Brain Circulation' (brain + circulation)

Distribution by Scientific Domains


Selected Abstracts


,Brain circulation' and transnational knowledge networks: studying long-term effects of academic mobility to Germany, 1954,2000

GLOBAL NETWORKS, Issue 3 2009
HEIKE JÍNS
Abstract ,Brain circulation' has become a buzzword for describing the increasingly networked character of highly skilled migration. In this article, the concept is linked to academics' work on circular mobility to explore the long-term effects of their research stays in Germany during the second half of the twentieth century. Based on original survey data on more than 1800 former visiting academics from 93 countries, it is argued that this type of brain circulation launched a cumulative process of subsequent academic mobility and collaboration that contributed significantly to the reintegration of Germany into the international scientific community after the Second World War and enabled the country's rise to the most important source for international co-authors of US scientists and engineers in the twenty-first century. In this article I discuss regional and disciplinary specificities in the formation of transnational knowledge networks through circulating academics and suggest that the long-term effects can be fruitfully conceptualized as accumulation processes in ,centres of calculation'. [source]


Regional Organizations and Intra-Regional Migration in Sub-Saharan Africa: Challenges and Prospects

INTERNATIONAL MIGRATION, Issue 6 2001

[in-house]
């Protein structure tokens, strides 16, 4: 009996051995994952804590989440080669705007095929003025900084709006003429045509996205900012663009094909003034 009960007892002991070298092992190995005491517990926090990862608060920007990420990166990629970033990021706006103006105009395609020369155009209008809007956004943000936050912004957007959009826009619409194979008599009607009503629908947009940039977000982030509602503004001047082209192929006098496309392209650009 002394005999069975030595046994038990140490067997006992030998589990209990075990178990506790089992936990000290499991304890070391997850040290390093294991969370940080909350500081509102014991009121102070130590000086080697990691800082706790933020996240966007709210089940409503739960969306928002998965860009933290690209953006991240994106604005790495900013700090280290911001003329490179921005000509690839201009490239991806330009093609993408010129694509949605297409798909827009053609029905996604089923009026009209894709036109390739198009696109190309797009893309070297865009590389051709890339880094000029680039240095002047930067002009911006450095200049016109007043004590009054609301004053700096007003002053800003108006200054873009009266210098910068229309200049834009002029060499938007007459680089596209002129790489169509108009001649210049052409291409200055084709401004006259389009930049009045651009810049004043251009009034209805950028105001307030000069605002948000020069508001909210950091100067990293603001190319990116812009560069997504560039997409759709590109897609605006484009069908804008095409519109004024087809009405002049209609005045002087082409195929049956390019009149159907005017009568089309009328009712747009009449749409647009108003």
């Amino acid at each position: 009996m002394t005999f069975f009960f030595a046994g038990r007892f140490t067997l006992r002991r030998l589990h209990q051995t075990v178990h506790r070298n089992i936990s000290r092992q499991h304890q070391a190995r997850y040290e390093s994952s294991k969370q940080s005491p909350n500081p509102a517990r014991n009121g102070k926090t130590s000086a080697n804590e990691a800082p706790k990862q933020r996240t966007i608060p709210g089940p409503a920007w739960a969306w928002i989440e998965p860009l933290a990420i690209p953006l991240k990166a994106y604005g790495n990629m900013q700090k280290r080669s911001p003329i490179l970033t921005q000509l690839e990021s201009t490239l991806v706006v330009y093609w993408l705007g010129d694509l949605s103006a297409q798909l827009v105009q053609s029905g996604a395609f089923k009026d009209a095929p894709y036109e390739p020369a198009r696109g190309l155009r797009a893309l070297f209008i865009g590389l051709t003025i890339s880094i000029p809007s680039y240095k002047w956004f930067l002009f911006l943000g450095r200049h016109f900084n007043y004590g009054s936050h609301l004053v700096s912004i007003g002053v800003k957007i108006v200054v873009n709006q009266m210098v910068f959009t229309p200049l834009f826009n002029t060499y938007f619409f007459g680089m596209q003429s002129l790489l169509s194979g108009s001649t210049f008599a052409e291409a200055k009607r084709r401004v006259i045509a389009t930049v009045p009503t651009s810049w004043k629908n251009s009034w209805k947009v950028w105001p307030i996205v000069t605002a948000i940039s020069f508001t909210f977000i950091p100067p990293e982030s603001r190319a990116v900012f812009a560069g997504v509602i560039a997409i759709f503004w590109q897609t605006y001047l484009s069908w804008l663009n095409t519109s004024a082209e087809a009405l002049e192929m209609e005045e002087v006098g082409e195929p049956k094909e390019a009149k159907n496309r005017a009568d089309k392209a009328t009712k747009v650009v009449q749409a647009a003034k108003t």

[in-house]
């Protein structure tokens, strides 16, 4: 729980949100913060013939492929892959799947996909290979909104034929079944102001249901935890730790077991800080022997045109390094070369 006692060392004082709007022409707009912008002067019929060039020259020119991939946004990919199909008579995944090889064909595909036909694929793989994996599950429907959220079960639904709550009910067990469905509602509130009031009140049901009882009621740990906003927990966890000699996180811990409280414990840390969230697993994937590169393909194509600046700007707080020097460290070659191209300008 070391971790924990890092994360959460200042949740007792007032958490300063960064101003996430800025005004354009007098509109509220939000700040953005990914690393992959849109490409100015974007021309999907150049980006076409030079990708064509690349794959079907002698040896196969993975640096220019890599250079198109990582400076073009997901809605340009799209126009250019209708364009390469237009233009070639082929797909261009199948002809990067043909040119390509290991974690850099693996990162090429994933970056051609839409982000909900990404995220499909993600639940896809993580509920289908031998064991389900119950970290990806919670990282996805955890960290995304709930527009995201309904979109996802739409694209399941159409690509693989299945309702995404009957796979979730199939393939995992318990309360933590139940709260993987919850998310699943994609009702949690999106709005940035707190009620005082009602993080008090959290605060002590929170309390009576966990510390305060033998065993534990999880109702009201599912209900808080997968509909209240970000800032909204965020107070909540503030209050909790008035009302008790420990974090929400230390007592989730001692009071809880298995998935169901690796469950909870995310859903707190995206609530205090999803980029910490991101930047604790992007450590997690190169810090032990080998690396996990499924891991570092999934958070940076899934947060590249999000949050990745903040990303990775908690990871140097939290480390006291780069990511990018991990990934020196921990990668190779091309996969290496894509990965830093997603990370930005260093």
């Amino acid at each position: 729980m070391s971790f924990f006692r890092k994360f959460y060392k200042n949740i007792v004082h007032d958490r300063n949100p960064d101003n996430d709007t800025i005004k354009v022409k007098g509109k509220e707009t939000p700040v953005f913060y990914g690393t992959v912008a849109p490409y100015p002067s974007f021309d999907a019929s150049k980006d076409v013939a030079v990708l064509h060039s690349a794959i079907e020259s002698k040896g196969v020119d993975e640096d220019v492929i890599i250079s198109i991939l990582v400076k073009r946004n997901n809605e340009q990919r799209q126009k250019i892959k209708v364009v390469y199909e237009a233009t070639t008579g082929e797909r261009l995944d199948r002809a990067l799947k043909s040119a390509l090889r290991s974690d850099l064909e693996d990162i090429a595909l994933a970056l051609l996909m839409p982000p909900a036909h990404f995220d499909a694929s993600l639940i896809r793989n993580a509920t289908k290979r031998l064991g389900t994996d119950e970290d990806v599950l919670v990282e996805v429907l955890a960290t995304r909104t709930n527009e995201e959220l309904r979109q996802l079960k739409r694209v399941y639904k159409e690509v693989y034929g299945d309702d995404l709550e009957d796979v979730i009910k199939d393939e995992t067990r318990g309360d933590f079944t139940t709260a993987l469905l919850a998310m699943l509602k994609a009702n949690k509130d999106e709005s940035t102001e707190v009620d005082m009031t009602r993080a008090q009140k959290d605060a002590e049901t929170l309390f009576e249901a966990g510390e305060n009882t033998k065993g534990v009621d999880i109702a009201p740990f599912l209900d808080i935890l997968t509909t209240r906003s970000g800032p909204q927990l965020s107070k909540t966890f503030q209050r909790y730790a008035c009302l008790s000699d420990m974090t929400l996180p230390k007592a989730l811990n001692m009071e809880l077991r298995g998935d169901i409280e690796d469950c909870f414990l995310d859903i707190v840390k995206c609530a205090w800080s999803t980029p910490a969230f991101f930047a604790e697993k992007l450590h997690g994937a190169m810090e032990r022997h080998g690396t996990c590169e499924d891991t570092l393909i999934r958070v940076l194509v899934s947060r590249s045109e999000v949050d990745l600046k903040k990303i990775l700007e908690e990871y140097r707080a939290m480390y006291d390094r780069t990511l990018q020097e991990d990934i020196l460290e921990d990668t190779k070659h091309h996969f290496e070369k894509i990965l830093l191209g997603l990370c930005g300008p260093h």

Aderanti Adepoju
Africa is a region of diverse migration circuits relating to origin, destination and transit for labour migrants, undocumented migrants, refugees and brain circulation of professionals. This article outlines major migration configurations in the region, and the role of two vibrant subregional organizations , Economic Community of West African States and South African Development Community , in facilitating, containing or curtailing intra-regional migration which takes place within diverse political, economic, social and ethnic contexts; the transformation of brain drain into brain circulation; and commercial migration in place of labour migration within the region. Despite overlapping membership, wavering political support, a poor transportation network, border disputes and expulsions, these subregional organizations are crucial for the region's collective integration into the global economy, and to enhance economic growth and facilitate labour intraregional migration. Free movement of persons without visa, adoption of ECOWAS travellers' cheques and passports, the creation of a borderless Community; and the granting of voting rights and later citizenship and residence permits by South Africa to migrant workers from SADC countries are positive developments. These organizations need to foster cooperation between labour-exporting and recipient countries, implement the protocols on the right of residence and establishment; promote dialogue and cooperation in order to harmonize, coordinate and integrate their migration policies as envisioned by the 1991 Abuja Treaty establishing the African Economic Community. [source]